January 15, 2005

What Word Processor to work with Unicode Hebrew

Pages -- the new kid on the block Apple has announce a new word procesor, Pages. It is part of the application suite, iWork '05, which replaces Appleworks. Pages is a cocoa app, and hence its text engine has surely implemented Right-to-Left support for languages such as Hebrew. This was tentatively verified for me at the Expo. Once we see it in action, it might very well take precedence as the simplest, most wide spread solution for scholars doing work with Hebrew. Mellel, directed towards scholarly work Mellel remains a superior option for doing Unicode work. The developer of Mellel sent me a copy a couple months back, and it is very impressive. Developed by native Hebrew speakers, the application also has a leg up, particularly as it is geared towards academic work. But, it has a major setback regarding it's use among moderate style/font adept users; it's unicode implementation is non-standard and can be confusing. In every other application I've seen, you need not change fonts to a unicode font that supports a particular language character range. So, if in TextEdit you are typing in the Helvetica font, and you switch to a Hebrew keyboard, the font automagically switches to another one which contains Hebrew, say, Lucida Grande. In Mellel, for the sake of having more control over the text, you get those annoying boxes and mystery characters until you manually change the font. In some ways, this eliminates a powerful aspect of using Unicode to begin with (one I'll explain more simply in a future post). In a note, the developer of Mellel told me he's working on making it a user-defined preference to toggle between the "let me stay ignorant of the details" option and the "let me have complete control over which fonts are redering which languages" option. Where is Word in all this? Well, you may have heard the woes of it all. But, the dark truth is that while Microsoft Word for Windows has long supported Right-to-Left Unicode Hebrew, Microsoft chose yet again not to spend the resources on its newest edition Word 2004 to implement support for R2L languages. You can forget Unicode Hebrew with Word 2004. It will not get the character and or word order correct. Furthermore, since the characters will be in the wrong order, the vowel pointing will not be recognized in the order it needs to be in for proper placement, hence they will not be combined with letters. Bottom line... forget it. Hebrew doesn't work with Word 2004. (The exception to that is documents written in Word for Windows using Hebrew can be opened and viewed in Word 2004 for Mac, but don't try any editing.) Much effort went into lobbying, suing, etc. to get Micro$soft to add Hebrew support in the first and the most recent version of Word for OS X. They found it not worth the expense. The problem is that the text engine for Micro$oft Office would have to be rewritten to allow Right-to-Left text, and the work of rewriting the Office text engine is tremendous, for a target market representing a relatively small number of language users. The Information Technology news-source at The Register did a great job of covering the ongoing saga regarding Micro$oft's refusal to do the work to implement right-to-left Unicode support. Several articles covered the story; here is one such article, but you can search for more: You may find particularly interesting the letter written by the head of the Mac Business Unit at Microsoft in response to the issue, where he essentially says, "There aren't enough Mac users in the Right-to-Left world to make it good business to spend the resources on it." He won't state it this way, but here's the real deal: On any new venture to infiltrate a market, a business takes a big hit on front end costs so that eventually Hebrew users could be won over to using Word for Mac; but remember that where they'd be won over from is a Microsoft platform, hence eliminating the incentive all together. Finally, the final incentive for Micro$oft to bite the bullet (and avoid lawsuit for using monopoly power to force users to use a particular OS) and add Hebrew support went away when Open Office, an open source competitor, added R-t-L support last year. Israel institutions began adopting Open Office all over the place. Eventually, a revision of Word WILL include Right-to-Left Unicode support--simply because it is inevitable. This may happen sooner for a tangential reason all together. The Office text engine for Windows is being rewritten, and the Mac Business Unit will be porting it into the next version of Word. This engine will make implementation of Right-to-Left more easy to implement. I've no idea how many years before we see this in fruition in the Mac. So, as scholars who work with Hebrew, what should we be using? I appreciated learning from the perspective an IT department in Israel. Shuki manages the Mac User Group list at Bar-Ilan University in Israel. This is what they suggest for Hebrew to their students: "Two good options: Mellel (by redlex ) or OpenOffice . The latter is an open source software therefore is FREE. It supports also Excel and ppt files. Mellel is a great software too offering some new features to word processing. Its compatibility with Word docs is less good than OO. It costs about $25. If you need Eng only, you could use MS Office 2004 for the Mac OS X. It doesn't support Heb writing but displays Heb files coming from Windows machines quite well." I think we can now add Nisus to that list as well. I've not looked at it. And heck, you can do all your Hebrew work in TextEdit, the simple application that comes with OS X. It works beautifully. But if my suspicions come true, Pages is going to do wonders for this support. We shall see when it ships later this month.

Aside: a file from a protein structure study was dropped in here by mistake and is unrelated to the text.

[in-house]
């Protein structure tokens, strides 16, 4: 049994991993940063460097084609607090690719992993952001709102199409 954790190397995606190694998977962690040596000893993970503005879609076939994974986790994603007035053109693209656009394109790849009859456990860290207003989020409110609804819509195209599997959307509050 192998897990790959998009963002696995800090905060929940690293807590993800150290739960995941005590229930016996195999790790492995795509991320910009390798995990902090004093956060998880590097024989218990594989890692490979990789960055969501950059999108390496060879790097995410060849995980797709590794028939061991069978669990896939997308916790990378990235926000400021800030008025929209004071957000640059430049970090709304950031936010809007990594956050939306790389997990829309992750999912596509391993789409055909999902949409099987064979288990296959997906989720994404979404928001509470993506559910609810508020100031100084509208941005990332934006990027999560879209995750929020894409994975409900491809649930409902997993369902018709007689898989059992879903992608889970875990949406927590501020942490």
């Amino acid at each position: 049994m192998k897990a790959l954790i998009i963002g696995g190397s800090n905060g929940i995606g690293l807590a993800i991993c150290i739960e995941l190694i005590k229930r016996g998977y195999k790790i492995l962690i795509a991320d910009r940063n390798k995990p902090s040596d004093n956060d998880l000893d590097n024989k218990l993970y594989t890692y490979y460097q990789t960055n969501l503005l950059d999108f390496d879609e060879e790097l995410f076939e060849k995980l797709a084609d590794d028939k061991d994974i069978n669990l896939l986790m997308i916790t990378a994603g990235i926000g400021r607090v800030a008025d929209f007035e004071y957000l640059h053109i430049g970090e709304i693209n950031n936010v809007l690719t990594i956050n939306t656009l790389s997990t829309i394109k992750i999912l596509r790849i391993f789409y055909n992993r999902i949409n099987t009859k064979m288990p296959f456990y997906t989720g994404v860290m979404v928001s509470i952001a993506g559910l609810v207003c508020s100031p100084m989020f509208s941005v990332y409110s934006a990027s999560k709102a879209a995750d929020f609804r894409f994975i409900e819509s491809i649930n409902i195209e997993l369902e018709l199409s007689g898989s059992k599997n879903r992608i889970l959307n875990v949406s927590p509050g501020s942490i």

Bill Combs said...

Thanks so much for your info on the word processors. You answered a lot of questions. Look forward to info on Pages.

Bill Combs
Detroit Baptist Theological Seminary

joan said...

I have a mac 7200 running on os 7.6 with Word 5.1 with which I do Hebrew. It has a R2L macro. I do not have it hooked up to a printer. My ibook os 10.8.3, can read Hebrew from the disks that I copy from one to the other but no R2L. When I tried to install the R2L macro on the ibook os 9.2, the ibook started freezing. I took the macro out. Needless to say, Microsoft has forgotten they ever made Word 5.1 so I struggle with Office X.
Thank you for the info on Office 2004.
I am so happy to hear about Open Office. I will try there.

powtac said...

Thank you very much for this article, it answers many questions!